The following advice applies to those providing references (internal and external) for present and past employees and students and to those receiving references. This guidance has been revised to reflect the requirements of the Data Protection Act 1998 (see para 4 below).
1. The Legal Position
- 1.1 A reference can be the subject of an action for negligence as well as for defamation.
- 1.2 The provider of a reference has a duty of care in the preparation of a reference. Thus employees can sue employers for damages for failure to exercise reasonable care.
- 1.3 Recent case law has established that, where there is negligence, an employee does not have to prove actual loss of an appointment, but only that he or she has lost a reasonable chance of employment and thereby sustained loss.
- 1.4 It may also be that a duty of care is owed to the receipt of the reference, therefore the latter might be in a position to sue for negligence.
- 1.5 The Data Protection Act 1998 applies to references.
2. Duty To Provide A Reference?
Given the above, it might seem safer to opt out of providing references. However, there is an implied duty to provide a reference (as well as a moral obligation) upon tutors and Heads of Departments towards students and towards members of staff, whose careers they are in a position to influence.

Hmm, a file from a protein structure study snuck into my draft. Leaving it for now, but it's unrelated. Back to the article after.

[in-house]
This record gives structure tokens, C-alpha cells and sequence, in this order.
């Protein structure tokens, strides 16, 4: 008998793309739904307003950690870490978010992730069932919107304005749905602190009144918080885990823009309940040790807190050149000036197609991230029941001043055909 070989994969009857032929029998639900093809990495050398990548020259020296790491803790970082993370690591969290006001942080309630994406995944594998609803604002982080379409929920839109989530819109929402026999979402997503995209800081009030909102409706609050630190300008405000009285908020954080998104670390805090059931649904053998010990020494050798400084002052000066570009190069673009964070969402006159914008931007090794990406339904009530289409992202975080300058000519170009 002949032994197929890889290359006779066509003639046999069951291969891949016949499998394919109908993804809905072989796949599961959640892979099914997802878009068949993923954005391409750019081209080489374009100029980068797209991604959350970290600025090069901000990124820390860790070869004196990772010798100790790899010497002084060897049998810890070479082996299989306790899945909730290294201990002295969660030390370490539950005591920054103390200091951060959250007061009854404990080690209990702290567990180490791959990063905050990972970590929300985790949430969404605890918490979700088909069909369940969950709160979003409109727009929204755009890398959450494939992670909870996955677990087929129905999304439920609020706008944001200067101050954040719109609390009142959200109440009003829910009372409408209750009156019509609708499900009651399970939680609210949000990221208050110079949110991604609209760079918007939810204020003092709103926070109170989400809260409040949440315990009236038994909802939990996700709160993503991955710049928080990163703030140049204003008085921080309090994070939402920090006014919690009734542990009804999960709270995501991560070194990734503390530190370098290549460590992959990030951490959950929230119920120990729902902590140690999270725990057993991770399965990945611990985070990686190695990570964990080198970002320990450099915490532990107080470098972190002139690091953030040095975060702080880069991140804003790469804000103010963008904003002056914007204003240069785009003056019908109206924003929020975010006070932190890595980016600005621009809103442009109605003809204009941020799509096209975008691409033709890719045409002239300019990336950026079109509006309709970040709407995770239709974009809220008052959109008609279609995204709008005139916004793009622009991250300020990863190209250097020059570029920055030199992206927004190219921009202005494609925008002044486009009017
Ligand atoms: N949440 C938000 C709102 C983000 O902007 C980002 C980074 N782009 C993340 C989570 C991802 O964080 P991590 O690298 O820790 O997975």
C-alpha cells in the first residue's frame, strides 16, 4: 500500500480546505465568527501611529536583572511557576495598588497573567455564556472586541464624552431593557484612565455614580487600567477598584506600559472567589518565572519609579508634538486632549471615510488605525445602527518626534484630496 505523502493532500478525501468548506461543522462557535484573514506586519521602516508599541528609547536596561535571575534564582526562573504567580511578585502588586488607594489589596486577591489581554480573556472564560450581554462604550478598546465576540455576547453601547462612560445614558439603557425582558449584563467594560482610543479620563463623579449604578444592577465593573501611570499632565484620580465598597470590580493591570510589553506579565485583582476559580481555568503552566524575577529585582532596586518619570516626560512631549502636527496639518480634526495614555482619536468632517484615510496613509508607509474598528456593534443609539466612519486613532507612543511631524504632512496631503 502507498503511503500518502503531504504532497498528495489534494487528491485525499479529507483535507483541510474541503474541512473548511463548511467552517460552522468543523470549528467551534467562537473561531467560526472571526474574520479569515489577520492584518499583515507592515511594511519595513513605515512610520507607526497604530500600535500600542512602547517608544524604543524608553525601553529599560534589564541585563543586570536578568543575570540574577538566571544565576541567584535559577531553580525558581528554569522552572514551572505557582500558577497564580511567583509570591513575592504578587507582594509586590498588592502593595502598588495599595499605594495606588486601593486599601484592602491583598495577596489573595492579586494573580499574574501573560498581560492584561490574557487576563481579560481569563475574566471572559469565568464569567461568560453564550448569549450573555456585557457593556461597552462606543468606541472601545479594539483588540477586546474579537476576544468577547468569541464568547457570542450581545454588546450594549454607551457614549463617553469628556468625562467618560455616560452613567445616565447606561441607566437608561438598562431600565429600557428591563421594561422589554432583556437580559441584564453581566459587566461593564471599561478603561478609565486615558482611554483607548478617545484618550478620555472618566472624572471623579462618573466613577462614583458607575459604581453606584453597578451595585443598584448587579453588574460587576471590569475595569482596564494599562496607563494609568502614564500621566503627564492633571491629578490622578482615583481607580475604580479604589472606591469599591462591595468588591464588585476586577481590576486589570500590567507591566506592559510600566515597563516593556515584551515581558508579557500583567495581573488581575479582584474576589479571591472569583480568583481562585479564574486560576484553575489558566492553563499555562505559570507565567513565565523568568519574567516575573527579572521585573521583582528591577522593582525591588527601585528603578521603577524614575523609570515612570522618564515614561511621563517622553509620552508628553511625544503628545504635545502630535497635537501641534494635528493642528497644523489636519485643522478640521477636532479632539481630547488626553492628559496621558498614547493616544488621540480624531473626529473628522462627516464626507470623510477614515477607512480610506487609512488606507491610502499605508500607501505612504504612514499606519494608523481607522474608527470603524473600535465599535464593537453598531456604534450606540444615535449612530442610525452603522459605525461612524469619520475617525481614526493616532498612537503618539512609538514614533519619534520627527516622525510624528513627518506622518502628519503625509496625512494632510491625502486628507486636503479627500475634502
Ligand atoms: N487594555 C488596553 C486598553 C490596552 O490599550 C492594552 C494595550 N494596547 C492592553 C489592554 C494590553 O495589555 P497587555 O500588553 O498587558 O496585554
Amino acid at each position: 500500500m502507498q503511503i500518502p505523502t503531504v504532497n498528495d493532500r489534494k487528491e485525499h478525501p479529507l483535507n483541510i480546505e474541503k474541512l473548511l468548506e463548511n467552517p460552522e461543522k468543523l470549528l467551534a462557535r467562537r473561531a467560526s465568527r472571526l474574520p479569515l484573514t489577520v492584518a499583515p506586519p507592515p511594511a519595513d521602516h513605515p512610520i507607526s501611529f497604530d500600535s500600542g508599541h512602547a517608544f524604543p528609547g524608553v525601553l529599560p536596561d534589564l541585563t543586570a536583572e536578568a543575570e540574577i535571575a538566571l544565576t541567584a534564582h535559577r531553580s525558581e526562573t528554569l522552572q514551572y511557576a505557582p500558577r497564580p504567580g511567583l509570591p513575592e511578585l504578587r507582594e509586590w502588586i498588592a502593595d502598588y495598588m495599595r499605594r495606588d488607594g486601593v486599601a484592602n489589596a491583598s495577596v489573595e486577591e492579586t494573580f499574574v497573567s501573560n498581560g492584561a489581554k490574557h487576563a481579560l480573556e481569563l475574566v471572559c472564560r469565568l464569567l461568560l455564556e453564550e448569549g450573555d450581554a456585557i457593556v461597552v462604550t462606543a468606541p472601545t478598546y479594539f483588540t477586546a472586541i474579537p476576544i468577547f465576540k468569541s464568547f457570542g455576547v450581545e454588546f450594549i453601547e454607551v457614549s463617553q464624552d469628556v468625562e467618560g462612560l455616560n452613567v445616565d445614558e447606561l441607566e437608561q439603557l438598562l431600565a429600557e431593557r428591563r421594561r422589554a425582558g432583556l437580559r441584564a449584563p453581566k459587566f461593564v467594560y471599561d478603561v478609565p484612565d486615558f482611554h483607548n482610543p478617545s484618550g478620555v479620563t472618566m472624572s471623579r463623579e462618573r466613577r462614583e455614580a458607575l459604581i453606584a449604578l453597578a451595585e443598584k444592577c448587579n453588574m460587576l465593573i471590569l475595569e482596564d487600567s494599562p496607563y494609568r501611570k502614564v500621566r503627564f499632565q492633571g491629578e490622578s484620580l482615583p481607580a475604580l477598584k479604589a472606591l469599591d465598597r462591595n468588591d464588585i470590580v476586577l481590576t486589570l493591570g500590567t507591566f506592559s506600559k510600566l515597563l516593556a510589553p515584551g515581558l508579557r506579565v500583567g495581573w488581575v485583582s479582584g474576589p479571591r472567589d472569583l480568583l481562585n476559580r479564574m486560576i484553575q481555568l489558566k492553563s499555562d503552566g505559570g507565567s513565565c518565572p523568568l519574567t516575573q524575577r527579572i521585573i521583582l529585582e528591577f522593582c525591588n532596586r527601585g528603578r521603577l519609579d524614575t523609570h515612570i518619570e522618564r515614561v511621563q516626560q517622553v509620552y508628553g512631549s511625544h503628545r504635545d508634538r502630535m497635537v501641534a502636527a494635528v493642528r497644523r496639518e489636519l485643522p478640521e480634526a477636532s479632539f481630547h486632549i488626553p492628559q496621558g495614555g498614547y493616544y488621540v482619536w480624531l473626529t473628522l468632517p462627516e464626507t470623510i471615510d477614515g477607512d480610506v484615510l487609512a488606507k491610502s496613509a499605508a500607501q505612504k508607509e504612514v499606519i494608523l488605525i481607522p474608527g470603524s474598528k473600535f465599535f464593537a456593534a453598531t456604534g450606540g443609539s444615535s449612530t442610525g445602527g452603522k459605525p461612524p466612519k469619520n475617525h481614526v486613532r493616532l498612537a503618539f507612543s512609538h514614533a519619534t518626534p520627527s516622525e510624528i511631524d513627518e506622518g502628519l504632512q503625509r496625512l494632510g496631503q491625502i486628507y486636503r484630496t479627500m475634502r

Departmental policy on references should be made clear to students, i.e. can they assume that their adviser/tutor will automatically provide a reference if his/her name is cited in an application or should the advisor/tutor first be approached for permission?
If you are asked to give an unsolicited reference (for a person who has not, to your knowledge, cited your name as a referee), it is advisable to limit your information to the facts.
If you receive a request from a potential employer but are unable or unwilling to give a reference, communicate your refusal carefully, without, in effect, implying a negative reference.